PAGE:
Ethanol exposure biomarkers. This area of research is focused on examining prenatal alcohol exposure, environmental toxicants, and therapeutic interventions. We aim to develop and quantify reliable biomarkers that will better detect an infant’s risk for neurodevelopmental delays among newborns who were affected by prenatal exposure to alcohol or other toxic substances. The significance of this work is that our findings could lead to earlier recognition of risk, which would allow for earlier interventions that could improve developmental outcomes for those children affected by these exposures.

Oxidative stress. We have several ongoing studies to characterize biomarkers of oxidative stress including a study to quantify oxidative stress biomarkers after sodium ferric gluconate administration to compare brand and generic formulations.

Brian injury: traumatic brain injury, brain injuries during birth. We have used lipidomics to identify species that could be useful as biomarkers for traumatic brain injury. We additionally are working on a hypoxia-ischemia model to use MALDI-MSI to identify species altered by hypoxia-ischemia and attenuated by hypothermia or exacerbated by existing inflammation. We additionally are interrogating lipid raft compositional changes in the hypoxia-ischemia model (using proteomics and lipidomics) and quantifying indices of oxidative stress.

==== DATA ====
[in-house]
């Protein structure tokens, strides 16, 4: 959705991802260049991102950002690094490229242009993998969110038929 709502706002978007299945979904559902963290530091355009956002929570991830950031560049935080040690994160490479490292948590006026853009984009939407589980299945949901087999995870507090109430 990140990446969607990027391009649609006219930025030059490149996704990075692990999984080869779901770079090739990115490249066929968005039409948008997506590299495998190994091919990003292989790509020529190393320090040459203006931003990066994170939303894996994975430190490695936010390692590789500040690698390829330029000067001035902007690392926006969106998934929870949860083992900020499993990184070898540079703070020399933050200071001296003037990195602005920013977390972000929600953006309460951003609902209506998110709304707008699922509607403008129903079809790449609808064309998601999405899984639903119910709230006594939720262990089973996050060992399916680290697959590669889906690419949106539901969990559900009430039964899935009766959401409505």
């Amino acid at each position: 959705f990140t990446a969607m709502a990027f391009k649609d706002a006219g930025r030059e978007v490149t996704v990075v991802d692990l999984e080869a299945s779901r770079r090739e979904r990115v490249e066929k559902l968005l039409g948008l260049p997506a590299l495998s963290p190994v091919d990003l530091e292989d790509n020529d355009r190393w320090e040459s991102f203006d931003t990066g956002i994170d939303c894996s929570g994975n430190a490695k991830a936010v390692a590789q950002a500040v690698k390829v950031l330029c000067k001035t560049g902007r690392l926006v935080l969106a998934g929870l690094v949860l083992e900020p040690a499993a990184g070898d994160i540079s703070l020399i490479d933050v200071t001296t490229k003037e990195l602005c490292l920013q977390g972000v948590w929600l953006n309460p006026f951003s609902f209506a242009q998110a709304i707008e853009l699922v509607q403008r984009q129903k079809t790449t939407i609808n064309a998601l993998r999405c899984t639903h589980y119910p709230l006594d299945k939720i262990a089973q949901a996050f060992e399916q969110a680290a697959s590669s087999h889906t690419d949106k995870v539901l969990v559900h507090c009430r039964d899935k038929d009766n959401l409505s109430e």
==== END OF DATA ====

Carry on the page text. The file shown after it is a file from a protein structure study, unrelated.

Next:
Some recent work of ours in this area:

Radiation-induced injury

Ethanol-exposure biomarkers

Traumatic brain injury

Pharmaceutical Analysis

Our collaborations in the area of pharmaceutical analysis include bioanalysis for bioequivalence studies, establishing pharmacokinetic (PK) profiles for drug moieties, and development and validation of analytical methodology for accurate quantification. We generally develop and validate LC-MS/MS methods according to the FDA Guidance for Bioanalytical Method Validation. We additionally have the capability for Good Laboratory Practice (GLP) compliant operations to enable pharmaceutical analysis under GLP standards which allows us to perform bioanalysis studies used to assess safety as part of the FDA drug approval process.

Some recent work of ours in this area:

Collaborative Studies

We also work collaboratively with a number of people on various topics. If you are interested in discussing the potential for collaborating, email Maureen at